The joy of Minecraft is that you can build whatever you want. From the dinkiest little cottage to a rendition of the Death Star, the only thing holding you back from architectural greatness is the effort it takes to start and the dastardly forces of time.
So what is found below? A few simple build ideas you might appreciate, really, but particularly build ideas that should teach you a valuable skill or two, give you a leg up in the world, or encourage the acquisition of lots of materials. Food for thought, then, to get you considering the possibilities of Minecraft before you begin working on your own personal Eiffel Tower.
After you build a shelter a Watchtower makes a nice new project. It’s quick but, more importantly, lets you survey the area surrounding your home and provides a nice, high reference point for you when you’re exploring the world.
A good material to use in the construction of a watchtower is the humble wooden block or, better yet, the cobblestone (just to make it flame resistant. You’ll want to stock up on sticks for the creation of ladders too.
Because of the verticality of the Watchtower this will get you used to working with edges and ledges. Learn that holding the sneak button (defaulted to Shift on PC) lets you walk to the edge of a block without fear of falling off. Doing this can give you the ability to construct things on the face of the blocks below you (it’s even possible to place a ladder below or above you as you use it). Use this building experience to grow your confidence in working with tight confines and ledges.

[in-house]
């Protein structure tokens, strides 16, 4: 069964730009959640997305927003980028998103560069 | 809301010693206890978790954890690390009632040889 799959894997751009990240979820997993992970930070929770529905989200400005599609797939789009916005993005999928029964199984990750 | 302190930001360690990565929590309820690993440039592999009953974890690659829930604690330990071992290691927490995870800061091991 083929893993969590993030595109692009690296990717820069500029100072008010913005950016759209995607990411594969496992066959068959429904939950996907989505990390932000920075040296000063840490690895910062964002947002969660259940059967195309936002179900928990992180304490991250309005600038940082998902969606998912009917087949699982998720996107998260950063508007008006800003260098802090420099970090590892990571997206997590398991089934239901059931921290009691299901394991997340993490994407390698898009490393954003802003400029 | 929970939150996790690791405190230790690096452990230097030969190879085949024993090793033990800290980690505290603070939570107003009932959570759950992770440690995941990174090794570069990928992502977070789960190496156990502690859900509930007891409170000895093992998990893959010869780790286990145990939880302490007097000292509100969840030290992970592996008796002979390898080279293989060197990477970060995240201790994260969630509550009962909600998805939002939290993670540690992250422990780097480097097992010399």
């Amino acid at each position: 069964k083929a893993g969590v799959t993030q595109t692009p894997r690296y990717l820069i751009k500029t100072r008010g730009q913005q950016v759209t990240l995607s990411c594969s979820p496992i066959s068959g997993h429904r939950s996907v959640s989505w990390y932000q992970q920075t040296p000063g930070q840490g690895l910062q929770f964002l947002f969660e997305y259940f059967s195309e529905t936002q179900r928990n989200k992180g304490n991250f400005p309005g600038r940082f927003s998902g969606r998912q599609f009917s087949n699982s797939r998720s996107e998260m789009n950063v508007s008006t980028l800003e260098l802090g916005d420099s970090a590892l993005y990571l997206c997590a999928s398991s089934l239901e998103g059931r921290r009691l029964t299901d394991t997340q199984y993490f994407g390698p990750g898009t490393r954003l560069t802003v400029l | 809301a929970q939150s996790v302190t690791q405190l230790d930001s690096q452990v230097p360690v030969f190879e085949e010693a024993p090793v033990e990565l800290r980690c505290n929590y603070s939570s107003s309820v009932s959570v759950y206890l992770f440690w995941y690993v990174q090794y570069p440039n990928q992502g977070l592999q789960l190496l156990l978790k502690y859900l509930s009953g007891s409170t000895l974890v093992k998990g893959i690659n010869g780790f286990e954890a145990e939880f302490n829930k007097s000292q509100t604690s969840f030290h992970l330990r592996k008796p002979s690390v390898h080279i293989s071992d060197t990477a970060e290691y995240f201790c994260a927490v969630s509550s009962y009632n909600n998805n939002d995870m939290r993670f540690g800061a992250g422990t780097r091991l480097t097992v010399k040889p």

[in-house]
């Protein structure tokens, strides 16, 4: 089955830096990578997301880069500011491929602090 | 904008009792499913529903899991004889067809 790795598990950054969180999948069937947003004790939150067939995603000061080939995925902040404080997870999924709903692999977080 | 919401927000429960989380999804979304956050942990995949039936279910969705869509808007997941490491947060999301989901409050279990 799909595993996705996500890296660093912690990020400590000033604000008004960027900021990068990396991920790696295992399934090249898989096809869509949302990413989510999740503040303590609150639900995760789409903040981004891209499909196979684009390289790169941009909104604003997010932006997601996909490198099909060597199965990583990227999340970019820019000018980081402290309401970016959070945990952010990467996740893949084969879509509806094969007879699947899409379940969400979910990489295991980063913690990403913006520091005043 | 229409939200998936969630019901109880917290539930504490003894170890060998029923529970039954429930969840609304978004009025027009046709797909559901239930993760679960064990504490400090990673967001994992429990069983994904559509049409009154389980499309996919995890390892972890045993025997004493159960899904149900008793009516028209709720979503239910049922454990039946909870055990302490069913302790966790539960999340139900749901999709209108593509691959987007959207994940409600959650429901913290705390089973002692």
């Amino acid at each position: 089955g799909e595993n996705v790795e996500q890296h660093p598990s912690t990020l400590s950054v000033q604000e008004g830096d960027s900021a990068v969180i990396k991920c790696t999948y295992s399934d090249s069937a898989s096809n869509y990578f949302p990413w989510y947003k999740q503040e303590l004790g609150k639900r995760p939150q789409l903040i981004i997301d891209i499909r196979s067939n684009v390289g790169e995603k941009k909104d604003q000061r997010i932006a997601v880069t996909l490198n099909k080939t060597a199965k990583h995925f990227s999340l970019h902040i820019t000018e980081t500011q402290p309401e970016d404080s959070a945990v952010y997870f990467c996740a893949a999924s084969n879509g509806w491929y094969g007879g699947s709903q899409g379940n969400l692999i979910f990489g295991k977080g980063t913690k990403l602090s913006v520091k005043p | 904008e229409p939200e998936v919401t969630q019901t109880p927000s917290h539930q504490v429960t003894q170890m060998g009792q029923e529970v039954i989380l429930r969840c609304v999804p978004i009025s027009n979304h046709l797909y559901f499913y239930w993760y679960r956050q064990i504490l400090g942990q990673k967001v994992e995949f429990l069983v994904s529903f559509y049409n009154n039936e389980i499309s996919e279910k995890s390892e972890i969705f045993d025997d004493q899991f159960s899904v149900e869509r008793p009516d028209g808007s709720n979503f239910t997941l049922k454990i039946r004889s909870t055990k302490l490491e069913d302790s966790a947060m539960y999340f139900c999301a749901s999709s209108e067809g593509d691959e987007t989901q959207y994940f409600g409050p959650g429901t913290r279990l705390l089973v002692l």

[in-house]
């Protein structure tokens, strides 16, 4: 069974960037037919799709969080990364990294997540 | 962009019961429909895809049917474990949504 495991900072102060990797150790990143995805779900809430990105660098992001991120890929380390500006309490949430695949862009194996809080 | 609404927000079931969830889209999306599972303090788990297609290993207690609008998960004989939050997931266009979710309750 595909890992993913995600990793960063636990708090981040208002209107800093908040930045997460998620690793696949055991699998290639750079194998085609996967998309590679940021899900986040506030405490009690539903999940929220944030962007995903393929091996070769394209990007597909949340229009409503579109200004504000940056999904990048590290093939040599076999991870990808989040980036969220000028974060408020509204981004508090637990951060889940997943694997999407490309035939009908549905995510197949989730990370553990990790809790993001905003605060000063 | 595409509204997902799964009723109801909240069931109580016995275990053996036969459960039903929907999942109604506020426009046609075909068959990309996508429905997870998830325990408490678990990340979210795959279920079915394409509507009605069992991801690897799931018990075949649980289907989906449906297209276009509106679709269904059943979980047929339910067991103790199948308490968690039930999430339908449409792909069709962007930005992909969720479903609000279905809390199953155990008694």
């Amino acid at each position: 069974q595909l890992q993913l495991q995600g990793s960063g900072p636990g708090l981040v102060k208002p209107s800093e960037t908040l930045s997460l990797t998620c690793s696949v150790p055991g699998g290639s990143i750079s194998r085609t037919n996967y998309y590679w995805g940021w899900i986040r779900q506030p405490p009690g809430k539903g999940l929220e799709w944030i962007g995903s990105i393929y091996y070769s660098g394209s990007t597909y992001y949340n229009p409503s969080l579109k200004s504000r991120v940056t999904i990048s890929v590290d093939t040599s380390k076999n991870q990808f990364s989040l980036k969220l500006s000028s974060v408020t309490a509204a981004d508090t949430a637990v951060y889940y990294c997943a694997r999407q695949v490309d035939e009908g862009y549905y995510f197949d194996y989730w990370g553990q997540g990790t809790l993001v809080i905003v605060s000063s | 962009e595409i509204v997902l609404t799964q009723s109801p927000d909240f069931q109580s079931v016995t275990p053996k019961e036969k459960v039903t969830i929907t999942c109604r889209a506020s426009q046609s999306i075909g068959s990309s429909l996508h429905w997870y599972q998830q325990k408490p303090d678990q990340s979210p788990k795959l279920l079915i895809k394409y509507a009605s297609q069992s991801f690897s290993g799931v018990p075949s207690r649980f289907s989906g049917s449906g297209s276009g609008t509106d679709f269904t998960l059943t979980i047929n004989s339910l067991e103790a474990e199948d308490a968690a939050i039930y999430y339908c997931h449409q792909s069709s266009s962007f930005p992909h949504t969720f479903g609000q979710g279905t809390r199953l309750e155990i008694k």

Honestly, why not? Castles are impressive, spacious, and come complete with defensible moats (that double up as creeper consuming traps). Digging a moat around a house just looks silly, anyway.
Cobblestone, stone, bricks, all manner of non-flammable rock should be used in the construction of your castle. Aside from these items you might want to think about some furnishings, bookcases and the like, and a bed, but in terms of the basic castle design it’s rock all the way.
Building something as winding as a castle will improve your crafting knowledge, due to the necessity to build stairs alongside square and flat blocks, but it will also improve you general digging ability. Constructing the moat is a time consuming addition but a worthwhile one, and it’s recommended that you dig out of it (filling the passage behind you as you go) rather than building out vertically – trapped enemies could use your stairs to get out themselves.
As impressive as a castle is it’s still vulnerable to 360 degrees of attack. It doesn’t matter how deep your moat is, this is absolutely true. A hobbit hole, on the other hand, is genius in its inconspicuous nature. Dug into a hillside, or into the ground, these bungalows are inconspicuous and largely safe. If nothing else a ‘Hobbit Hole’ makes a good mining entrance…
That’s really the beauty of the hole, it’s mostly to do with furnishing something you’ve hollowed out – you’ll wind up with pockets full of dirt but it won’t have cost you anything to create.
The real benefit of creating a hole home is that is gets you used to working with the digging mechanics in a logical manner. You’ll have to react to potential breakthroughs to other underground caves, unexpected monsters, it’s a learning experience in Minecraft’s most vital skill.
Video: Pixel Art
Creating Pixel Art is a great idea. Not only does it give you something amazing to look at in your world it also doubles up as a landmark. It will also get you confident in regards to building in tight environments. See the video for more.